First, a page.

Most plants do best if the soil is allowed to partially dry out between waterings. For lawns, a loss of shine or footprints showing indicate that it’s time to water. Vegetables and other annuals should be watered at the first sign of wilting, but tougher perennials (plants that live several years) only need water if they stay droopy after it cools off in the evening. Trees and shrubs usually don’t need any watering once their roots are fully established (two to five years), except in very dry years.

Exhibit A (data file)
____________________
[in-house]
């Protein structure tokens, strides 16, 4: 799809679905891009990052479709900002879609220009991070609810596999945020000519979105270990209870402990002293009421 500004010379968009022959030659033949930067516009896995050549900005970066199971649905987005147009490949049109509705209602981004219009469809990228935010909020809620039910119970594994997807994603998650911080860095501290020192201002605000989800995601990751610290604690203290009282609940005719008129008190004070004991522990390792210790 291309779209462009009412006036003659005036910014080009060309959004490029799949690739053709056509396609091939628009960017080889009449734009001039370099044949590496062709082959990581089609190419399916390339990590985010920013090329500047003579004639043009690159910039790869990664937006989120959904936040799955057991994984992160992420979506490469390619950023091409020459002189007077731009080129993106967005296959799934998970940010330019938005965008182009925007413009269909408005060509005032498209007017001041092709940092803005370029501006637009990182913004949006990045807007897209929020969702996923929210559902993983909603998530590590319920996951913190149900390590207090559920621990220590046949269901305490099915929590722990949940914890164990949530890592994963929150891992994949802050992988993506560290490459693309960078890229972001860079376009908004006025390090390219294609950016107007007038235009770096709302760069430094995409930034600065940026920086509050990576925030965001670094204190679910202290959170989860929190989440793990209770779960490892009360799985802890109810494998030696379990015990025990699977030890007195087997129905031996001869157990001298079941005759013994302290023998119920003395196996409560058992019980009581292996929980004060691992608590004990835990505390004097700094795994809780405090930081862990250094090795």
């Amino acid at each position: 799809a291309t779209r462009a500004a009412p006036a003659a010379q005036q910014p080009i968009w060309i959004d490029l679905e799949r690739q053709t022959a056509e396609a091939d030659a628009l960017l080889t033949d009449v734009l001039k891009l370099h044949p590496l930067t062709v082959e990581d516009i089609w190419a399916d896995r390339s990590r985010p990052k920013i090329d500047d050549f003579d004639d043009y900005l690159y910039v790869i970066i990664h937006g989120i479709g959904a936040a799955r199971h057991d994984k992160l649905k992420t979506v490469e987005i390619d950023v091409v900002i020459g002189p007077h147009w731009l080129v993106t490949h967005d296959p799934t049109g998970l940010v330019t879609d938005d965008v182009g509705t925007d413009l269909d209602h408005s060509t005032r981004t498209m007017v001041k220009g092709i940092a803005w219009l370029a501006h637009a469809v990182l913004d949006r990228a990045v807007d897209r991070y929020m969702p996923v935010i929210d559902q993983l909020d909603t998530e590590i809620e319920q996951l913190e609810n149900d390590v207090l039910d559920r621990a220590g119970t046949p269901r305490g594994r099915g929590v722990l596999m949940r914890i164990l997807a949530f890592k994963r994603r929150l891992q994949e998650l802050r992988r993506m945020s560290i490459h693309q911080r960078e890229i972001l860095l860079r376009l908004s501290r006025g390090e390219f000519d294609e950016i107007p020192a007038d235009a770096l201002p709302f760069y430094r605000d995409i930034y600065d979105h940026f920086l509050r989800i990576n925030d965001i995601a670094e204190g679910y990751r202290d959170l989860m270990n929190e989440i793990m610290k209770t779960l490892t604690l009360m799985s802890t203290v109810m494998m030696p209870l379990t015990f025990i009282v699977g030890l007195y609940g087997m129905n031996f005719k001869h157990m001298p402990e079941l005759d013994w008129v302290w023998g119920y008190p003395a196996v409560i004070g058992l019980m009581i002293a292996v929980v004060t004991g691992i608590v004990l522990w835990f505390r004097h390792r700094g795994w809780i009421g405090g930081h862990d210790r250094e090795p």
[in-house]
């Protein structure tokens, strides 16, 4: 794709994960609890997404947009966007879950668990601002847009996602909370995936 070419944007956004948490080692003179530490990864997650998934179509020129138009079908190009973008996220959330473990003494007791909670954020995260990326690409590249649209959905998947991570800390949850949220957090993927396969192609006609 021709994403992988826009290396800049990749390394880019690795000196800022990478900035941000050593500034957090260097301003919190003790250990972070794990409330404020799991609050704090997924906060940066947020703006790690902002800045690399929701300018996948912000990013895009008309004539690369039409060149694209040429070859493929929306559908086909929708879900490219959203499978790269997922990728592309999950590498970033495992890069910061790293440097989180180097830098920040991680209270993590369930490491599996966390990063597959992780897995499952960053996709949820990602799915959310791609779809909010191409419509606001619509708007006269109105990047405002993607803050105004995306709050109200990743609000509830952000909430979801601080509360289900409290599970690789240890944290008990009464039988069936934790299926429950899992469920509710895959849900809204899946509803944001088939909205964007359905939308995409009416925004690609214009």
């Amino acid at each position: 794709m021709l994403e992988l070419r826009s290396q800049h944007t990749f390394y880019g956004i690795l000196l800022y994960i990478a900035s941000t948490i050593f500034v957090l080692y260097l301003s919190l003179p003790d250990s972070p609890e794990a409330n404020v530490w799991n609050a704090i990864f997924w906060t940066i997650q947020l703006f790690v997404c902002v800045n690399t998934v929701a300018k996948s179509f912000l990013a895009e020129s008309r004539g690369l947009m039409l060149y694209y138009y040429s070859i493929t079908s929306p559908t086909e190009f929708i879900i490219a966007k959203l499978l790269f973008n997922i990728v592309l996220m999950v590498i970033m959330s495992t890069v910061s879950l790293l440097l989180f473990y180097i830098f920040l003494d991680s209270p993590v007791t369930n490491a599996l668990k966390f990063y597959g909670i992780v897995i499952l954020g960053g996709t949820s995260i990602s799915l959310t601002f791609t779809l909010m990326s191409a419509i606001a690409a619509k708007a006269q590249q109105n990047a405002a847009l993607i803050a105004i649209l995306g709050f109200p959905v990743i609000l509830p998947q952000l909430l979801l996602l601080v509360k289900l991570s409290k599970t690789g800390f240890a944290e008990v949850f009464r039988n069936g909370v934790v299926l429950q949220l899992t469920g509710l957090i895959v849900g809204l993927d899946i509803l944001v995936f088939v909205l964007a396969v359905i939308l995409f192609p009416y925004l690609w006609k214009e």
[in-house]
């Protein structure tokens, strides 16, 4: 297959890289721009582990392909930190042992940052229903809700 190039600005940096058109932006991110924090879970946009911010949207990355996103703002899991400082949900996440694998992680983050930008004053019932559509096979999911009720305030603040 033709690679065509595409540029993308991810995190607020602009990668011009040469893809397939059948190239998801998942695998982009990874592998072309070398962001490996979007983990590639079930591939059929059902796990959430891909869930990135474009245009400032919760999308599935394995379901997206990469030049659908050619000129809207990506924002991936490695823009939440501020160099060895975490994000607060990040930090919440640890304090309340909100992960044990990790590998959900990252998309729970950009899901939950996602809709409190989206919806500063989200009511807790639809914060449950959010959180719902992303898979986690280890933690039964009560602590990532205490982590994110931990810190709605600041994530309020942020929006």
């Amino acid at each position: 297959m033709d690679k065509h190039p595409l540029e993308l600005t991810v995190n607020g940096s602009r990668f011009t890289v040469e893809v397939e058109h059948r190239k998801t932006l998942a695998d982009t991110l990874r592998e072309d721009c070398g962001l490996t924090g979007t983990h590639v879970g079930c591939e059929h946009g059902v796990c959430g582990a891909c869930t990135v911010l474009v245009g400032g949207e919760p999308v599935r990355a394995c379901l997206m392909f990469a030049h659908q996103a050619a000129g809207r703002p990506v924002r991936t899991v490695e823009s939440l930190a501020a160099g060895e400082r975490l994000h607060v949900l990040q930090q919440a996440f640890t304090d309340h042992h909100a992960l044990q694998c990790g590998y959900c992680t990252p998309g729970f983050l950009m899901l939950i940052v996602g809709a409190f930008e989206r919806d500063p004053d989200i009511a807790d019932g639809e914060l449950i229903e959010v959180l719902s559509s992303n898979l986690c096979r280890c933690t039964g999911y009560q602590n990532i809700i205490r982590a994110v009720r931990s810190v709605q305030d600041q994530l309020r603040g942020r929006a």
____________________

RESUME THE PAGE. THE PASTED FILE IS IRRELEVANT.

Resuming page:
If a lawn is allowed to go dormant in the summer (turn brown) the lawn will still need a good soaking every month in the summer to remain healthy. If you choose to let your lawn go dormant and you have dogs, be aware that this can cause more damage to the lawn and the lawn may need to be aerated and overseeded in the fall to bring the lawn back to good condition.